Commission raises climate ambition and proposes 55% cut in emissions by 2030
The European Commission presented yesterday its plan to reduce EU greenhouse gas emissions by at least 55% by 2030, compared to 1990 levels. This level of ambition for the next decade will put the EU on a balanced pathway to reaching climate neutrality by 2050. The new target is based on a comprehensive Impact Assessment of the social, economic and environmental impacts. The Assessment demonstrates that this course of action is realistic and feasible. This raised ambition also underlines the EU’s continued global leadership, ahead of the next UN climate conference (COP26).
The Commission has today:
- tabled an amendment to the proposed European Climate Law, to include the 2030 emissions reduction target of at least 55% as a stepping stone to the 2050 climate neutrality goal;
- invited the Parliament and Council to confirm this 55% target as the EU’s new Nationally Determined Contribution (NDC) under the Paris Agreement, and to submit this to the UNFCCC by the end of this year;
- set out the legislative proposals to be presented by June 2021 to implement the new target, including: revising and expanding the EU Emissions Trading System; adapting the Effort Sharing Regulation and the framework for land use emissions; reinforcing energy efficiency and renewable energy policies; and strengthening CO2 standards for road vehicles.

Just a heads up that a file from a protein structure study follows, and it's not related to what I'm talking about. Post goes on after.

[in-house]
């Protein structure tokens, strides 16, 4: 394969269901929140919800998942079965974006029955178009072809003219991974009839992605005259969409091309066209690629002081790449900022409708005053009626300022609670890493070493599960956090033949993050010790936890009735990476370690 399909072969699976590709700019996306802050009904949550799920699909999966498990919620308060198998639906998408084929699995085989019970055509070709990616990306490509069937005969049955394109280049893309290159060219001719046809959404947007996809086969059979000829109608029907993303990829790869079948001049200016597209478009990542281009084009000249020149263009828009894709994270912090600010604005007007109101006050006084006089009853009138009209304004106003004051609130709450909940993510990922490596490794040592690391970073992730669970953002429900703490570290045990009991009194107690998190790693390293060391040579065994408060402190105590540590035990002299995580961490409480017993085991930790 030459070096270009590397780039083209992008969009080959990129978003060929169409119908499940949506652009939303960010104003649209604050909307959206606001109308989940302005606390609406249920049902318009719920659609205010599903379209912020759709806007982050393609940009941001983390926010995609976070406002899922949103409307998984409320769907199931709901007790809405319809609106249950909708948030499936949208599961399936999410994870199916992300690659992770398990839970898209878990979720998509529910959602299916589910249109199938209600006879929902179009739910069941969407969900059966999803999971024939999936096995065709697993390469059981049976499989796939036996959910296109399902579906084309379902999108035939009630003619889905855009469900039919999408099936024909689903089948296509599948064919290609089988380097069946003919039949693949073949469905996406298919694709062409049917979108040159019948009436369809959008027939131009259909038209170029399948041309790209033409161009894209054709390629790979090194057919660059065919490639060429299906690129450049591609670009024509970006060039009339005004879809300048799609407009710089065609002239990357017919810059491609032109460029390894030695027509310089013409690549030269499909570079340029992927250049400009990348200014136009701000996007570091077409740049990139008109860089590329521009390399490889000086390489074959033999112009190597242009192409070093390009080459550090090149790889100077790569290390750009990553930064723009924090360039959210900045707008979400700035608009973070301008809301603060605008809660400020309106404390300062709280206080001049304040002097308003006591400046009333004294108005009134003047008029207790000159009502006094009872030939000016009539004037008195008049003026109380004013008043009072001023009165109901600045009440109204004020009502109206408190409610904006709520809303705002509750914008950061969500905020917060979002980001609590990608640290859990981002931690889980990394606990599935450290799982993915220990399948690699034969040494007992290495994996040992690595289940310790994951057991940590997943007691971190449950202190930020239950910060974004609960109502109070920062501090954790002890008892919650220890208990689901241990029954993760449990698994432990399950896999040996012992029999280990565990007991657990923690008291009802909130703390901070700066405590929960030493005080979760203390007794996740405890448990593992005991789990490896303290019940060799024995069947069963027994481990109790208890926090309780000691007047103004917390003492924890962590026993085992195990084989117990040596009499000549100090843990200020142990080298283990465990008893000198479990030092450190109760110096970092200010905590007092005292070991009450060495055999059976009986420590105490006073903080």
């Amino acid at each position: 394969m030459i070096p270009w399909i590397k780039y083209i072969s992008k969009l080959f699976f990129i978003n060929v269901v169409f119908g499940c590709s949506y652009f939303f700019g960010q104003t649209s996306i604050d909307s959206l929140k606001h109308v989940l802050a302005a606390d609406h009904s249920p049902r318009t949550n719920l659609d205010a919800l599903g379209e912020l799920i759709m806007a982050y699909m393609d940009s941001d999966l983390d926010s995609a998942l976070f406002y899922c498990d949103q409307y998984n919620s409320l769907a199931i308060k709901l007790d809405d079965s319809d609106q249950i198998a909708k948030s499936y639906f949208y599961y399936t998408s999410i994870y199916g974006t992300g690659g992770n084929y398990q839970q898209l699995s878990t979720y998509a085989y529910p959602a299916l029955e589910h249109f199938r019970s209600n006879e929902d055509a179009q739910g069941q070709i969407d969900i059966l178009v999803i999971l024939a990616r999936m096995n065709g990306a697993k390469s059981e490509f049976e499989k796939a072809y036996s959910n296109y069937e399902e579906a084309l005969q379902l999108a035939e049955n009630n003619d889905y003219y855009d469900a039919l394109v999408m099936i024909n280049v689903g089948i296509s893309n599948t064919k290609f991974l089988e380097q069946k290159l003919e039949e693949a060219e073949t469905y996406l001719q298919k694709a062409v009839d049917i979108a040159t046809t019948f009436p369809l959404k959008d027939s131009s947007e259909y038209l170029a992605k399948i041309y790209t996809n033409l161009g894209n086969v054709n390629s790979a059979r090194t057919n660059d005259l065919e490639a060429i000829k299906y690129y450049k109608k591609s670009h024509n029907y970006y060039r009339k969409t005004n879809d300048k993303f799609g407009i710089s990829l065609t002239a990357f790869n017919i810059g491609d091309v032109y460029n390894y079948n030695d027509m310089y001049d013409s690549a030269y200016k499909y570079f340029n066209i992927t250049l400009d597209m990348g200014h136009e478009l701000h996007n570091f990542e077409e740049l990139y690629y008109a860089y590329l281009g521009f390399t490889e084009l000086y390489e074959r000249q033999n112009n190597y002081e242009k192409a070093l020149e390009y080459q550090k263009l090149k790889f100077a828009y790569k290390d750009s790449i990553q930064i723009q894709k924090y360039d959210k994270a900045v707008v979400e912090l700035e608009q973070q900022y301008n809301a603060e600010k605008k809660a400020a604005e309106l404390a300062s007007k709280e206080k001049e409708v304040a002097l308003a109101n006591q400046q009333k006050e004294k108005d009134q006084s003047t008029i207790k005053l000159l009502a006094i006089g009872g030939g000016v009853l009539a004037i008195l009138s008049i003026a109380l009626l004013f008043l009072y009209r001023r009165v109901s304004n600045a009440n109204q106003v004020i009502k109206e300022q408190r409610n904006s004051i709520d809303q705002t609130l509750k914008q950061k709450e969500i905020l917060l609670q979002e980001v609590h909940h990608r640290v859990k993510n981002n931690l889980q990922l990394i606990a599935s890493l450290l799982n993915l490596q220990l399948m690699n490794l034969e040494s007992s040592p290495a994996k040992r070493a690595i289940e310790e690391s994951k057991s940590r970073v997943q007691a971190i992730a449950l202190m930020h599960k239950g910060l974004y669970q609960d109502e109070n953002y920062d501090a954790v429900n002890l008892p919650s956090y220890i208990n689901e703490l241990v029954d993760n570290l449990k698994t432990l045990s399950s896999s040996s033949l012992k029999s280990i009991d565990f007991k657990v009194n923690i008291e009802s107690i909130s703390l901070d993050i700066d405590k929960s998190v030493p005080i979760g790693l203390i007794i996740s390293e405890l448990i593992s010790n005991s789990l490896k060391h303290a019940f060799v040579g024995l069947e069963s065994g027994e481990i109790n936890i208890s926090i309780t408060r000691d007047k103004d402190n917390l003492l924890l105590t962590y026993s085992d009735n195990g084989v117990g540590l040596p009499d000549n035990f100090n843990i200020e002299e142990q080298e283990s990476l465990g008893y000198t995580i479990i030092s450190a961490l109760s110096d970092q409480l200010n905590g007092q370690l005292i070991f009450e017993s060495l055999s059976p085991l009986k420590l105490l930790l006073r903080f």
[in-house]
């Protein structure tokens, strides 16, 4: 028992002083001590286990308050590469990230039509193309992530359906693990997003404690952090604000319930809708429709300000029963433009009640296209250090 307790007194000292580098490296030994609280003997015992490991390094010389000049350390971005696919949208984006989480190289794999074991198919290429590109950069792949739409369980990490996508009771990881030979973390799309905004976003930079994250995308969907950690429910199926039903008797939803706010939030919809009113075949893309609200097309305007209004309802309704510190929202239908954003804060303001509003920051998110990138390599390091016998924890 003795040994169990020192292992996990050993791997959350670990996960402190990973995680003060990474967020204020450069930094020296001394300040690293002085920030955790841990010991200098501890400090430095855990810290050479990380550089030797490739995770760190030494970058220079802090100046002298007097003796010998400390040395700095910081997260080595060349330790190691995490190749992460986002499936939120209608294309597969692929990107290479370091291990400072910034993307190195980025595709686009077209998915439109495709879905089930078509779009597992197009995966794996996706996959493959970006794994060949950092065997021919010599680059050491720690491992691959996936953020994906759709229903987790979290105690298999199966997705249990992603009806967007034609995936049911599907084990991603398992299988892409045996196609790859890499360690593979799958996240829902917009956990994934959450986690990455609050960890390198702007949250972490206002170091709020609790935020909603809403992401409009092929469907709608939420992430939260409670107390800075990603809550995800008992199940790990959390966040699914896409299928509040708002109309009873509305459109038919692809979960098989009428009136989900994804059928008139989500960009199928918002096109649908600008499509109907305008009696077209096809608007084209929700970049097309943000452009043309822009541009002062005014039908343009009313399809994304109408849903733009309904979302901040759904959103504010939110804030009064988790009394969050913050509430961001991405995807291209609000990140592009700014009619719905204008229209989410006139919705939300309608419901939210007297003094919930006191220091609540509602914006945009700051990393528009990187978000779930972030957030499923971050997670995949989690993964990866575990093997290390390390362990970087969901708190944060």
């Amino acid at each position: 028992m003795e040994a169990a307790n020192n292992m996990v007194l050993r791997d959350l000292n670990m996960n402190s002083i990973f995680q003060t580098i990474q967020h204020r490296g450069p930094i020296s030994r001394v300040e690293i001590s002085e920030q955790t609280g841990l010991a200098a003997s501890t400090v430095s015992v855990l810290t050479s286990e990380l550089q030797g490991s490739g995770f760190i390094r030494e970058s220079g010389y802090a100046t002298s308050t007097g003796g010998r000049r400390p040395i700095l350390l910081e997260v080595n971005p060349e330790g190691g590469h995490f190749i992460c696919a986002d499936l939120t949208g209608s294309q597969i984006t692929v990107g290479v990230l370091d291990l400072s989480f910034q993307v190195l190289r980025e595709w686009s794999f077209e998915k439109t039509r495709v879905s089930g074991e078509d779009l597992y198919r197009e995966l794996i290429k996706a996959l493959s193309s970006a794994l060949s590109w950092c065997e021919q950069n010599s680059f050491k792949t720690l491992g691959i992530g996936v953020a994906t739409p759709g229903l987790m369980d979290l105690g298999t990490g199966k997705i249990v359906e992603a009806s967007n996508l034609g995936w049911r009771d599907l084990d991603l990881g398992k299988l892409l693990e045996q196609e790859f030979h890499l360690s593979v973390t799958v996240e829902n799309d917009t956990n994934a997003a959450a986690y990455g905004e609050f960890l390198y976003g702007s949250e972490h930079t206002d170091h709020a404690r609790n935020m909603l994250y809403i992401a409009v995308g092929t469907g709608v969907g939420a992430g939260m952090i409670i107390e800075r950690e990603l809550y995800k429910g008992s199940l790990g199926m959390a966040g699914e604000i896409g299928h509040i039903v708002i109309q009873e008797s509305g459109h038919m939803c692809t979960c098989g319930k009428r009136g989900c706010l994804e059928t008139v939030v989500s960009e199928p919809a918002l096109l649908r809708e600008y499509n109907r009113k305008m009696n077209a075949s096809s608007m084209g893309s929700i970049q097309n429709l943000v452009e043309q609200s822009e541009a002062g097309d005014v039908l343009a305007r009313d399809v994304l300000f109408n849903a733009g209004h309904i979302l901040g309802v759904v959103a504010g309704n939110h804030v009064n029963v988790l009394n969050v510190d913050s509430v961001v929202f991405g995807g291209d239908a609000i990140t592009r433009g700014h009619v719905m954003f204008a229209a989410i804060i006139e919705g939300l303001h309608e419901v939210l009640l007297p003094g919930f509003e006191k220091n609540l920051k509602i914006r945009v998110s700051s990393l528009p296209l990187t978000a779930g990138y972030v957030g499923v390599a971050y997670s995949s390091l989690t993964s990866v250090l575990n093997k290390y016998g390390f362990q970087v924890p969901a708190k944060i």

Ursula von der Leyen, President of the European Commission said: ““We are doing everything in our power to keep the promise that we made to Europeans: make Europe the first climate neutral continent in the world, by 2050. Today marks a major milestone in this journey. With the new target to cut EU greenhouse gas emissions by at least 55% by 2030, we will lead the way to a cleaner planet and a green recovery. Europe will emerge stronger from the coronavirus pandemic by investing in a resource-efficient circular economy, promoting innovation in clean technology and creating green jobs.”
In the Impact Assessment, based on a broad consultation process conducted over the past year, the Commission has thoroughly examined the effects on our economy, society and environment of reducing emissions by 50% to 55% by 2030, compared to 1990 levels. The Impact Assessment has carefully considered the mix of policy instruments available and how each sector of the economy can contribute to these targets. The conclusion is that a balanced, realistic, and prudent pathway to climate neutrality by 2050 requires an emissions reduction target of at least 55% by 2030.
Achieving 55% greenhouse gas emissions reductions will require action in all sectors of the economy. A climate-neutral transition can only be accomplished with contributions from everyone. CO2 emissions from the burning of fossil fuels are the largest source of greenhouse gas emissions in the EU. Together with fugitive non-CO2 emissions in the energy system, they are responsible for just over 75% of EU greenhouse gas emissions. This underlines the energy system’s central role in the transition to a climate neutral economy. Buildings and transport are, alongside industry, the main energy users and source of emissions. Decarbonising both energy supply and demand is key to achieving climate neutrality.